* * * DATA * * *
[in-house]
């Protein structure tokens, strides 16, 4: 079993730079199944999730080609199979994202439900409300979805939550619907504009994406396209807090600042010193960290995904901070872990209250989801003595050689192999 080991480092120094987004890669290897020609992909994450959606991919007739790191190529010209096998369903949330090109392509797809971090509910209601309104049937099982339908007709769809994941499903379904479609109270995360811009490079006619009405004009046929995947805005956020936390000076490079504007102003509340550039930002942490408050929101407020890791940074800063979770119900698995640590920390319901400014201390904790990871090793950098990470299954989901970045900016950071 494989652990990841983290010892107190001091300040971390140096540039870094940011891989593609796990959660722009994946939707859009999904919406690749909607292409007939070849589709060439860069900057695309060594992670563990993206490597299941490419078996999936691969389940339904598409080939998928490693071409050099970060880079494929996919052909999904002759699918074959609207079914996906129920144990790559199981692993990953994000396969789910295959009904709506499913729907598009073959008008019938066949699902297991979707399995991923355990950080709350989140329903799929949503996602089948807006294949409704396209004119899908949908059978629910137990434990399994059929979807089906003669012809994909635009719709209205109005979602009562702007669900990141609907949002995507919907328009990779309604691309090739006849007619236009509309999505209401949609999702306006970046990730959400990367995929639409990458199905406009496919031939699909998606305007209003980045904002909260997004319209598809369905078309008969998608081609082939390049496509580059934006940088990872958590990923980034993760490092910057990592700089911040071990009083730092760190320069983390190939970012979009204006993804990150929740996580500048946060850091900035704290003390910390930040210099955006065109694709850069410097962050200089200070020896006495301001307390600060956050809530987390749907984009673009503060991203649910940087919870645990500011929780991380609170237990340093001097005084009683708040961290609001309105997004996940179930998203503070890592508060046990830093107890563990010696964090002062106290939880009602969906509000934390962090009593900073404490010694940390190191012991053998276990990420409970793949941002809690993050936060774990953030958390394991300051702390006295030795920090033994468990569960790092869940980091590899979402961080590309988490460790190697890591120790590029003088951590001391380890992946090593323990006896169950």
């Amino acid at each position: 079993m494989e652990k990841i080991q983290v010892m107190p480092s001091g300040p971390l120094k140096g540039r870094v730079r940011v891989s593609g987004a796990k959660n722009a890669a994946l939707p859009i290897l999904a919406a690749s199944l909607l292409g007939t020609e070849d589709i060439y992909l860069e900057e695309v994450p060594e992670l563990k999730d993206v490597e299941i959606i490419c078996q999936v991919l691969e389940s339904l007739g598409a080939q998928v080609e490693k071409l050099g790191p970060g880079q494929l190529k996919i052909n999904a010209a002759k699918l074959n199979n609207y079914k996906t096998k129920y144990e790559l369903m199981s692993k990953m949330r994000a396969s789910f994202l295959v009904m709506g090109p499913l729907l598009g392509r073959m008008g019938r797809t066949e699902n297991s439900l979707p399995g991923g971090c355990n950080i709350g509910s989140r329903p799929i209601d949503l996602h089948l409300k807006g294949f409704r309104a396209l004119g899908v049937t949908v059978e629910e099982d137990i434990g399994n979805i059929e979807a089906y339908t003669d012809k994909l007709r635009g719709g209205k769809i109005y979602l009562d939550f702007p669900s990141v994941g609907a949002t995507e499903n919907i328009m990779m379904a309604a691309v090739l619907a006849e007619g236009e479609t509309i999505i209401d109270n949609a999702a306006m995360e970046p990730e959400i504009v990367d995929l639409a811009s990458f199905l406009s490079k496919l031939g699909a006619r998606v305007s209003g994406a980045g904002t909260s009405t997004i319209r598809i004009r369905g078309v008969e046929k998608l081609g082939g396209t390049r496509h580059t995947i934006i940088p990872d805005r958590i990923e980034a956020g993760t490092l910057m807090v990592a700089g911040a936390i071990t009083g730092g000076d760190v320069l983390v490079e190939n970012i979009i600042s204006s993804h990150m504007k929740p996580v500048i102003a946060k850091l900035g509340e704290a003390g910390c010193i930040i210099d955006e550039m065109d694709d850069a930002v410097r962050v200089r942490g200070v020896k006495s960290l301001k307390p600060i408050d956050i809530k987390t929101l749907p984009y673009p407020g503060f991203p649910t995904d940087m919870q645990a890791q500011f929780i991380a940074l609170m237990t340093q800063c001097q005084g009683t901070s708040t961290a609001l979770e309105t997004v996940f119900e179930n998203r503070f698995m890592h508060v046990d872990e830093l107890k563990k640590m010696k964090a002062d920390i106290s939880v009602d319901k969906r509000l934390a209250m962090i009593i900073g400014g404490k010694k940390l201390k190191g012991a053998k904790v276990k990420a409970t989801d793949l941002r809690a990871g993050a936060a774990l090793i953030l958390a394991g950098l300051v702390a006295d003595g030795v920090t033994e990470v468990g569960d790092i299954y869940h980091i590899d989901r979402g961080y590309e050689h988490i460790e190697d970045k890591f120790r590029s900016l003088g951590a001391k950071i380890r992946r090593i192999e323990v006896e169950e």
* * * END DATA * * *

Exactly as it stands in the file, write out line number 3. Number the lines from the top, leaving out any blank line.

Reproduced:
């Amino acid at each position: 079993m494989e652990k990841i080991q983290v010892m107190p480092s001091g300040p971390l120094k140096g540039r870094v730079r940011v891989s593609g987004a796990k959660n722009a890669a994946l939707p859009i290897l999904a919406a690749s199944l909607l292409g007939t020609e070849d589709i060439y992909l860069e900057e695309v994450p060594e992670l563990k999730d993206v490597e299941i959606i490419c078996q999936v991919l691969e389940s339904l007739g598409a080939q998928v080609e490693k071409l050099g790191p970060g880079q494929l190529k996919i052909n999904a010209a002759k699918l074959n199979n609207y079914k996906t096998k129920y144990e790559l369903m199981s692993k990953m949330r994000a396969s789910f994202l295959v009904m709506g090109p499913l729907l598009g392509r073959m008008g019938r797809t066949e699902n297991s439900l979707p399995g991923g971090c355990n950080i709350g509910s989140r329903p799929i209601d949503l996602h089948l409300k807006g294949f409704r309104a396209l004119g899908v049937t949908v059978e629910e099982d137990i434990g399994n979805i059929e979807a089906y339908t003669d012809k994909l007709r635009g719709g209205k769809i109005y979602l009562d939550f702007p669900s990141v994941g609907a949002t995507e499903n919907i328009m990779m379904a309604a691309v090739l619907a006849e007619g236009e479609t509309i999505i209401d109270n949609a999702a306006m995360e970046p990730e959400i504009v990367d995929l639409a811009s990458f199905l406009s490079k496919l031939g699909a006619r998606v305007s209003g994406a980045g904002t909260s009405t997004i319209r598809i004009r369905g078309v008969e046929k998608l081609g082939g396209t390049r496509h580059t995947i934006i940088p990872d805005r958590i990923e980034a956020g993760t490092l910057m807090v990592a700089g911040a936390i071990t009083g730092g000076d760190v320069l983390v490079e190939n970012i979009i600042s204006s993804h990150m504007k929740p996580v500048i102003a946060k850091l900035g509340e704290a003390g910390c010193i930040i210099d955006e550039m065109d694709d850069a930002v410097r962050v200089r942490g200070v020896k006495s960290l301001k307390p600060i408050d956050i809530k987390t929101l749907p984009y673009p407020g503060f991203p649910t995904d940087m919870q645990a890791q500011f929780i991380a940074l609170m237990t340093q800063c001097q005084g009683t901070s708040t961290a609001l979770e309105t997004v996940f119900e179930n998203r503070f698995m890592h508060v046990d872990e830093l107890k563990k640590m010696k964090a002062d920390i106290s939880v009602d319901k969906r509000l934390a209250m962090i009593i900073g400014g404490k010694k940390l201390k190191g012991a053998k904790v276990k990420a409970t989801d793949l941002r809690a990871g993050a936060a774990l090793i953030l958390a394991g950098l300051v702390a006295d003595g030795v920090t033994e990470v468990g569960d790092i299954y869940h980091i590899d989901r979402g961080y590309e050689h988490i460790e190697d970045k890591f120790r590029s900016l003088g951590a001391k950071i380890r992946r090593i192999e323990v006896e169950e």